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Courtesy Henry Holt

Axios has learned that Michael Wolff — who enraged President Trump with his international bestseller "Fire and Fury," about pandemonium in the first-year White House — will be out June 4 with a sequel, "Siege: Trump Under Fire."

Details: The book, "about a presidency that is under fire from almost every side," begins with Year 2 and ends with the delivery of the Mueller report. The publisher says: "'Siege' reveals an administration that is perpetually beleaguered by investigations and a president who is increasingly volatile, erratic, and exposed."

  • By the numbers: "Fire and Fury" sold more than 4 million copies in all formats worldwide, according to Henry Holt, which is publishing both books.

Publishing sources say "Siege" is about what Wolff considers the insurmountable legal, personal and political challenges ahead of Trump — about everybody coming after him.

  • The publisher says Wolff interviewed 150 sources for the new book. We're told the two key groups of sources were former senior officials, and acquaintances outside the White House who talk to Trump at night.

Although "Fire and Fury" was criticized, I'm told that more than two-thirds of the book's essential sources talked to Wolff again.

  • Indeed, some of them sought him out, knowing he was working on what was being called "Fire and Fury II."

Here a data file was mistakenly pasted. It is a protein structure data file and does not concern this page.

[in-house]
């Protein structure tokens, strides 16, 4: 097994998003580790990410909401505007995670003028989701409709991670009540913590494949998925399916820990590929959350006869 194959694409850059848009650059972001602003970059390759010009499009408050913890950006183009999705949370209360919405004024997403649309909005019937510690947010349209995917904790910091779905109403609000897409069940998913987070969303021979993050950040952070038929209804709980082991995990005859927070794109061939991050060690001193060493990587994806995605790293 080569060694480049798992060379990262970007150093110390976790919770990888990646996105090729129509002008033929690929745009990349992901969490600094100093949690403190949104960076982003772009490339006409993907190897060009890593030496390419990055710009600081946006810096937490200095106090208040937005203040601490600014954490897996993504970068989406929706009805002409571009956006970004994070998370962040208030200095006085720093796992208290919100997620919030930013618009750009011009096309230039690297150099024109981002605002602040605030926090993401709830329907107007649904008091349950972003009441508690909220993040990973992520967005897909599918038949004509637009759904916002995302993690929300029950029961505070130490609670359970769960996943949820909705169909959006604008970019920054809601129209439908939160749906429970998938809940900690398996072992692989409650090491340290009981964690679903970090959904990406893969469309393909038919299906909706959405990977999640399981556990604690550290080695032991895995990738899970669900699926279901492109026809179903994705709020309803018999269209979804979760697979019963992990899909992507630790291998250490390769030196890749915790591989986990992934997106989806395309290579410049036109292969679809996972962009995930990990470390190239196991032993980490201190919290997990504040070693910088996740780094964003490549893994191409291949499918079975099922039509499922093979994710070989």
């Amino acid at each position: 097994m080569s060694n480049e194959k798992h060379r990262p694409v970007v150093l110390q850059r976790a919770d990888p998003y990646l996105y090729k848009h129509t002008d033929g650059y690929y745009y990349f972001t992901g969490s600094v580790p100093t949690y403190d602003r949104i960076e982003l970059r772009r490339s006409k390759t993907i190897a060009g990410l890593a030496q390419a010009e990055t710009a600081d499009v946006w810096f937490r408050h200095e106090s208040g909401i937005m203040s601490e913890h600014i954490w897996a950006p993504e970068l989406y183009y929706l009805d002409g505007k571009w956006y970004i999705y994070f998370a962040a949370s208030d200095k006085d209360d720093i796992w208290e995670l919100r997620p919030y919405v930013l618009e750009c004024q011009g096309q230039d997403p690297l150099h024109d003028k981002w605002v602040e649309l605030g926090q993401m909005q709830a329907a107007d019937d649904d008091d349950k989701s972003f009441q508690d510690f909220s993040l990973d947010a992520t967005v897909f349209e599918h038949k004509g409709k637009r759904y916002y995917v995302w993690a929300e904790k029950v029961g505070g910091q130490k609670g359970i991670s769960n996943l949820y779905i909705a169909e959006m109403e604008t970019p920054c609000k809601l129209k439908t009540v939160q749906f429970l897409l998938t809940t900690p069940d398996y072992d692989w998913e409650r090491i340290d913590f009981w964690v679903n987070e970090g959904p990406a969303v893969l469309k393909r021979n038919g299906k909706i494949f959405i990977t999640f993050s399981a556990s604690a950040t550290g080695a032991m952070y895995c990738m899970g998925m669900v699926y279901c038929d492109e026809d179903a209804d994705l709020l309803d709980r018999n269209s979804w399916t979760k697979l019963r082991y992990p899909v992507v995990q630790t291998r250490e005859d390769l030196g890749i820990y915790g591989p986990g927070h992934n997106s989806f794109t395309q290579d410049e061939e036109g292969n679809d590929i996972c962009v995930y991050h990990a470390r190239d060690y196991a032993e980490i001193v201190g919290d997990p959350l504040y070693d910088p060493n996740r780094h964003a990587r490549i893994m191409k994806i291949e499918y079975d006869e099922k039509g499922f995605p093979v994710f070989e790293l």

• Wolff didn't seek an interview with Trump in an effort to avoid legal action that might delay the book. Trump threatened to sue to stop publication of "Fire and Fury," which he called a "phony book." That backfired and stoked sales.

Go deeper: Preorder the new book

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Janet Yellen confirmed as Treasury secretary

Janet Yellen. Photo: Alex Wong/Getty Images

The Senate voted 84-15 to confirm Janet Yellen as Treasury secretary on Monday.

Why it matters: Yellen is the first woman to serve as Treasury secretary, a Cabinet position that will be crucial in helping steer the country out of the pandemic-induced economic crisis.

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Scoop: Red Sox strike out on deal to go public

Illustration: Sarah Grillo/Axios

The parent company of the Boston Red Sox and Liverpool F.C. has ended talks to sell a minority ownership stake to RedBall Acquisition, a SPAC formed by longtime baseball executive Billy Beane and investor Gerry Cardinale, Axios has learned from multiple sources. An alternative investment, structured more like private equity, remains possible.

Why it matters: Red Sox fans won't be able to buy stock in the team any time soon.